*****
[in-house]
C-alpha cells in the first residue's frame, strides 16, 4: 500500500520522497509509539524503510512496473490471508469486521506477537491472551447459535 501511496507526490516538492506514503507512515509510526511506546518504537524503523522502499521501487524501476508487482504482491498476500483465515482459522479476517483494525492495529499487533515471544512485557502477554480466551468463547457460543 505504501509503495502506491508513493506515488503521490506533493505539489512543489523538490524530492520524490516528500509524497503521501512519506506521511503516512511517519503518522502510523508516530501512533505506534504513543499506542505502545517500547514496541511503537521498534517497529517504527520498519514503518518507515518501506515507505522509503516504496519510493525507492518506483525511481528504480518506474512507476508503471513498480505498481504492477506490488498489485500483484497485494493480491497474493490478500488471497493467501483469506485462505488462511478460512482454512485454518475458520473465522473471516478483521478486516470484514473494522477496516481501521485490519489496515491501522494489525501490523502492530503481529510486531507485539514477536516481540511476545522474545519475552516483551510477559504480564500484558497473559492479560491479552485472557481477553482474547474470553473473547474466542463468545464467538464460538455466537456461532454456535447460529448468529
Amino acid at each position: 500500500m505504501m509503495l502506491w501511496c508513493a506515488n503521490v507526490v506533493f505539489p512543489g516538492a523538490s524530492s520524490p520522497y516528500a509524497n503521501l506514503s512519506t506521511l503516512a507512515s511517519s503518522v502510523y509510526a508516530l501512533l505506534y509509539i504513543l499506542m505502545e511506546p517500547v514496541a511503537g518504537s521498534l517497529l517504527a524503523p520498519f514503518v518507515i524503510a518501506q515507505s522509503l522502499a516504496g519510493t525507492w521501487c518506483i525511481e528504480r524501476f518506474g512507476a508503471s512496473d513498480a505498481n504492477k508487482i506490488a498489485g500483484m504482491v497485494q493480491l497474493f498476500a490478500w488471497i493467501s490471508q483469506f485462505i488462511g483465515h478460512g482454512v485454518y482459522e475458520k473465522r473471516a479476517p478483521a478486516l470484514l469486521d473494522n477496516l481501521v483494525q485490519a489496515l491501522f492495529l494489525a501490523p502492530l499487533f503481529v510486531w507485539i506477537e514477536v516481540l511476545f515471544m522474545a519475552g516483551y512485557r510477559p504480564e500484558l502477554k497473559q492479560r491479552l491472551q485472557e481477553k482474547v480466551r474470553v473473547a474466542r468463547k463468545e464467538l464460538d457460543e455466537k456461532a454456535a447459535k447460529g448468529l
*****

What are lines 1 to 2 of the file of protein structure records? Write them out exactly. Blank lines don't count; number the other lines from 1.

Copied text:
[in-house]
C-alpha cells in the first residue's frame, strides 16, 4: 500500500520522497509509539524503510512496473490471508469486521506477537491472551447459535 501511496507526490516538492506514503507512515509510526511506546518504537524503523522502499521501487524501476508487482504482491498476500483465515482459522479476517483494525492495529499487533515471544512485557502477554480466551468463547457460543 505504501509503495502506491508513493506515488503521490506533493505539489512543489523538490524530492520524490516528500509524497503521501512519506506521511503516512511517519503518522502510523508516530501512533505506534504513543499506542505502545517500547514496541511503537521498534517497529517504527520498519514503518518507515518501506515507505522509503516504496519510493525507492518506483525511481528504480518506474512507476508503471513498480505498481504492477506490488498489485500483484497485494493480491497474493490478500488471497493467501483469506485462505488462511478460512482454512485454518475458520473465522473471516478483521478486516470484514473494522477496516481501521485490519489496515491501522494489525501490523502492530503481529510486531507485539514477536516481540511476545522474545519475552516483551510477559504480564500484558497473559492479560491479552485472557481477553482474547474470553473473547474466542463468545464467538464460538455466537456461532454456535447460529448468529